Looks like that sidewalk is completely blocked by tents. That isn’t great for pedestrian access.
I really think if it is OK for campers to block a sidewalk off a major main street for weeks or months at a time, it ought to be OK for them to block a street. Right? It’s all part of the public right of way after all. More space for the campers to spread out, build a large covered area with tarps and maybe a campfire and a large area to store bike parts and shopping carts. It’s just the campers know no one will force them off the sidewalk for a good while. The campers and the city probably both rationalize it by pointing to the sidewalk across the street. Campers and city bureaucrats by and large seem to be very considerate and resourceful people. :/
do people camp on the sidewalk continuously ?
There did seem to be a higher level of cars driving on Lincoln tonight, so that’s something?
Overall, much safer vibe on Hawthorne.
I do agree it was a missed opportunity to put in bike lanes, but I’m optimistic that prevailing winds will eventually blow away the parked cars and usher in curbside bike lanes. Reminds me of their Street Fair, where it took them a long time to go carfree – as obvious as it seems now.
I would love it if the city would prioritize using our streets to move people, instead of for storage of cars. Implementing curbside bike lanes will be difficult with all the curb extensions already in place.
Does it have that “new street” smell?
I usually say “no marked crosswalk” or “only an unmarked crosswalk” instead of “no crosswalk” to empahsize every interesection is a crosswalk under ORS 801.220. doc
JaredO – Yes good point of education / information for the article author per the mention of the ADA ramp without a “marked” crosswalk. Yes pedestrians can still legally cross there and drivers should still expect them. These “offset” intersections need something “more” since all too often drivers dont drive expecting them to be approved crossing locations.
I really appreciate this article. Lots of photos, descriptions of what seems to work and what doesn’t…perfect.
I agree the mid-block curb ramp unaccompanied by a marked crosswalk seems bad. At least this one is associated with a corner across the street, so (as I understand) that makes it an unmarked crosswalk that requires yielding to people crossing. But without any pavement markings or signs, I bet more drivers view people using it as mid-block “jaywalkers” than would be true of people crossing at a corner.
Is there any reason mid-block curb ramps should EVER be provided without at least a sign? To me, mid-block curb ramps without a marked crosswalk or sign are telling pedestrians “Here’s a safe place where we want you to cross” while telling drivers “Don’t expect anyone to be crossing here”–especially in this case, where it looks like there’s curb parking on each side of the ramp, meaning drivers won’t even see the ramp, just a person squeezing between cars to cross mid-block.
Thank you for your feedback!! Hope to keep writing more similar stories, so I am glad you enjoyed it and I appreciate your comments.
There should be a marked crosswalk here; however, this is at an intersection with SE 23rd so new curb ramps on the other side of the intersection were required by a Judge-mandated settlement with wheelchair user plaintiffs*. A single curb ramp with no connecting curb ramp on the other side of the roadway would have been far more concerning.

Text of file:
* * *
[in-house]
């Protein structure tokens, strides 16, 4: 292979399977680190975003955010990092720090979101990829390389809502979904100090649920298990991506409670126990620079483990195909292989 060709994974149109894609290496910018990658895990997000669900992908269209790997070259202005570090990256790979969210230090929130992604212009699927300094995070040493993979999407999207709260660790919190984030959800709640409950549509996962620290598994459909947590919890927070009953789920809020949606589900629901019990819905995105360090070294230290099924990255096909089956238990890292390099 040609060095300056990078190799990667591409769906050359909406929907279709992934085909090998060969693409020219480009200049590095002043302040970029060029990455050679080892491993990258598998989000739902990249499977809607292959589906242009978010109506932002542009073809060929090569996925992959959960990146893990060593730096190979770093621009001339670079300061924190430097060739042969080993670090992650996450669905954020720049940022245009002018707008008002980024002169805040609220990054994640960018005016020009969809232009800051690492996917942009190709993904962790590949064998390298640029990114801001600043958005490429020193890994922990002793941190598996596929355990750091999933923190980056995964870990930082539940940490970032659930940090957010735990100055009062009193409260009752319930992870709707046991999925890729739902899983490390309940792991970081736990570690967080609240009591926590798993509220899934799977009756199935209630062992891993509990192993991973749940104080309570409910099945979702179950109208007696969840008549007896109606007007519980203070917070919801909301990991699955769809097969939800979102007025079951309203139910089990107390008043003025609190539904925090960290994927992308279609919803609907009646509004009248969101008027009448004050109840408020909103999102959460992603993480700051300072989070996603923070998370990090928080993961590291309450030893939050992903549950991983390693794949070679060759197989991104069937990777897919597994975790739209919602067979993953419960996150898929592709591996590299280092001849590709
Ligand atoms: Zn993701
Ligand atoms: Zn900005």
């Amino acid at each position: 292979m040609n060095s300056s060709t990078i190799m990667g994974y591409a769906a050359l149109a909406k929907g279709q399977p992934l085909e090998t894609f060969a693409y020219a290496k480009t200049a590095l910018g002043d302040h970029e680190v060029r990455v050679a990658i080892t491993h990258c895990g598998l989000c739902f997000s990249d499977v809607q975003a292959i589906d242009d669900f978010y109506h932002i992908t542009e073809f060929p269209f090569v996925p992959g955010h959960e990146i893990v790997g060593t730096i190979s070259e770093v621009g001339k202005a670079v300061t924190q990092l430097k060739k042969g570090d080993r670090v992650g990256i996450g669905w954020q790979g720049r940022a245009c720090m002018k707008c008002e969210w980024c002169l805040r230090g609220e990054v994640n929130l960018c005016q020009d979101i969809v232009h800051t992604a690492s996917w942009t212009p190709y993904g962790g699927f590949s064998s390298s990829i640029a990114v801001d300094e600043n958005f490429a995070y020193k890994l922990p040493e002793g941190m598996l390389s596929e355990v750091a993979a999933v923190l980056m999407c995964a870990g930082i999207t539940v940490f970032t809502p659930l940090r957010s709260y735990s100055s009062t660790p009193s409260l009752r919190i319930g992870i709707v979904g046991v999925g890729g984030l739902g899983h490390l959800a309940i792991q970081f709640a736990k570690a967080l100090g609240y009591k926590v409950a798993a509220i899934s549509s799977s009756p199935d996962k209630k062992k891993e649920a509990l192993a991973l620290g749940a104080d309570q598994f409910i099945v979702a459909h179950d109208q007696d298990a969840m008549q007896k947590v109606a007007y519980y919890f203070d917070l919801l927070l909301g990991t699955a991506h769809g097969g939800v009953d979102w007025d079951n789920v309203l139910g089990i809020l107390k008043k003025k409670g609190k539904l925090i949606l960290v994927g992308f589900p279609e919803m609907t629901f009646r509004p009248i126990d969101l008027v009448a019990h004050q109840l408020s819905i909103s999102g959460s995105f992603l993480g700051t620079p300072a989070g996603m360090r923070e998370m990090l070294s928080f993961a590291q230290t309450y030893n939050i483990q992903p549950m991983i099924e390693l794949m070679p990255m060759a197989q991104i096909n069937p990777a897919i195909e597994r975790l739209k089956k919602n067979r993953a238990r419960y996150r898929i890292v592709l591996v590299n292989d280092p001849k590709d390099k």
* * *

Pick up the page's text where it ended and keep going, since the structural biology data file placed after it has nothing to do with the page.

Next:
Portland does the right thing only after exhausting all alternatives and being successfully sued by activists/advocates.
I agree about those single curb ramps with no corresponding one at the other side are worse than the 33rd example. Also worse than nothing, since they send you into the street with no way out at the other end.
Another bad one is two mid-block ones with no crosswalk markings or signs, since they encourage crossing without establishing it as a legal crossing.
Another are a pair of curb ramps with no marked crosswalk, with a marked crosswalk but no curb ramps crossing the same street at the other side of the intersection.
Curb ramps and tactile warnings are regularly installed incorrectly on City projects.
It’s beyond me how a vision zero city refuses to stripe crosswalks in NEW builds! It’s criminally negligent.
Compared to other cities I’ve lived in, drivers here really don’t like to stop. Striping and a “media blitz” of striping/signs/beacons/islands seems to get the point across a bit more.
Thank you Taylor for your article!
I am a bit late to the party, but I just rode my bike from the Hawthorne bridge eastbound. Hawthorne has a pretty good bike lane / infrastructure starting with the bridge and going all the way to SE 12th Ave; then: nothing. You are essentially dumped out on an arterial road. There is an option to take a left turn on 12th, but the protected bike lane on that street ends after about a block.
This is the broken bike network Zack has been writing about, and I think it is good to experience it. You realize just what a big missed opportunity this is. PBOT staffers, if you are reading these comments, please factor in the consequences of you timid actions on our bike network. I felt pretty sad and left alone seeing the abrupt ending of the bike lane at 12th; I could find my way to Salmon and then continue my way home, but someone who does not know the area well might and continue on Hawthorne would experience a much more stressful, and dangerous, ride.
The lack of a connection to the Salmon NG has been a chronic problem but the project we are discussing here was limited to a repaving project from 20th-Chavez. A dedicated left turn bike signal phase at SE 7th so that people on bikes can connect to the Salmon NG has been badly needed for many decades. It’s very disappointing that PBOT did not make this change when they upgraded the signaling at SE Hawthorne and SE 7th.